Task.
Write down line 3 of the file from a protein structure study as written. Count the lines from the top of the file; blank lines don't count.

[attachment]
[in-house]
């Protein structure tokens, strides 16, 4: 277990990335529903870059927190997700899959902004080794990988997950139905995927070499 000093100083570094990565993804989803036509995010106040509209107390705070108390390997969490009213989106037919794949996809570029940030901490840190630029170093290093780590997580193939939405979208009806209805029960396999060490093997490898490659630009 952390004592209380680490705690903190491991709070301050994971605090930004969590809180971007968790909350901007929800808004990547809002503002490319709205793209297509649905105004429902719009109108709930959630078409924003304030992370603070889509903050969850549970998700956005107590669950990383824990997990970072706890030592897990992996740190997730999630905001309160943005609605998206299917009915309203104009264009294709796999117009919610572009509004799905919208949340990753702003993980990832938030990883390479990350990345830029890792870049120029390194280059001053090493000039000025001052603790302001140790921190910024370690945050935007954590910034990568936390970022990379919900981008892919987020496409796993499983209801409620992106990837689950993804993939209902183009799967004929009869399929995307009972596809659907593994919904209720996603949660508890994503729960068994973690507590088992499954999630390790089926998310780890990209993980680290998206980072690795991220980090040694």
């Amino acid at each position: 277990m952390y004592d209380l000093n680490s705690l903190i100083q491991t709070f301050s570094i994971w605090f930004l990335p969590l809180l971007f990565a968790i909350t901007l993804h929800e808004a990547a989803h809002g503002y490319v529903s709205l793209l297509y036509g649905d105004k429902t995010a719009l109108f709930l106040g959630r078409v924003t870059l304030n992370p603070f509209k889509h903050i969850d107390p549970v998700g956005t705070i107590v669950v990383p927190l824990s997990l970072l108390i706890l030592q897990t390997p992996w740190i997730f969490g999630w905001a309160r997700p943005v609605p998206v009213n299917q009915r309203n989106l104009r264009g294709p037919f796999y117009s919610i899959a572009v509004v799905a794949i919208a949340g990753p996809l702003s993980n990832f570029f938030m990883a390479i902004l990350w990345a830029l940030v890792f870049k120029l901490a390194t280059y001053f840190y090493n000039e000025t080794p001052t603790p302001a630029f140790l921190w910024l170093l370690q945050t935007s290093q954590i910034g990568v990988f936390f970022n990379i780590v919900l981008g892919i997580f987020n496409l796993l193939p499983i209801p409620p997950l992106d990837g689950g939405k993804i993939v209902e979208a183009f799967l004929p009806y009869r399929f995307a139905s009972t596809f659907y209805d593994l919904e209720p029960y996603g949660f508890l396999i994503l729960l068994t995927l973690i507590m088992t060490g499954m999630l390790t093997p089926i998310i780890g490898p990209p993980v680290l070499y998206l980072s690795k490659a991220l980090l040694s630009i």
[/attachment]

């Amino acid at each position: 277990m952390y004592d209380l000093n680490s705690l903190i100083q491991t709070f301050s570094i994971w605090f930004l990335p969590l809180l971007f990565a968790i909350t901007l993804h929800e808004a990547a989803h809002g503002y490319v529903s709205l793209l297509y036509g649905d105004k429902t995010a719009l109108f709930l106040g959630r078409v924003t870059l304030n992370p603070f509209k889509h903050i969850d107390p549970v998700g956005t705070i107590v669950v990383p927190l824990s997990l970072l108390i706890l030592q897990t390997p992996w740190i997730f969490g999630w905001a309160r997700p943005v609605p998206v009213n299917q009915r309203n989106l104009r264009g294709p037919f796999y117009s919610i899959a572009v509004v799905a794949i919208a949340g990753p996809l702003s993980n990832f570029f938030m990883a390479i902004l990350w990345a830029l940030v890792f870049k120029l901490a390194t280059y001053f840190y090493n000039e000025t080794p001052t603790p302001a630029f140790l921190w910024l170093l370690q945050t935007s290093q954590i910034g990568v990988f936390f970022n990379i780590v919900l981008g892919i997580f987020n496409l796993l193939p499983i209801p409620p997950l992106d990837g689950g939405k993804i993939v209902e979208a183009f799967l004929p009806y009869r399929f995307a139905s009972t596809f659907y209805d593994l919904e209720p029960y996603g949660f508890l396999i994503l729960l068994t995927l973690i507590m088992t060490g499954m999630l390790t093997p089926i998310i780890g490898p990209p993980v680290l070499y998206l980072s690795k490659a991220l980090l040694s630009i």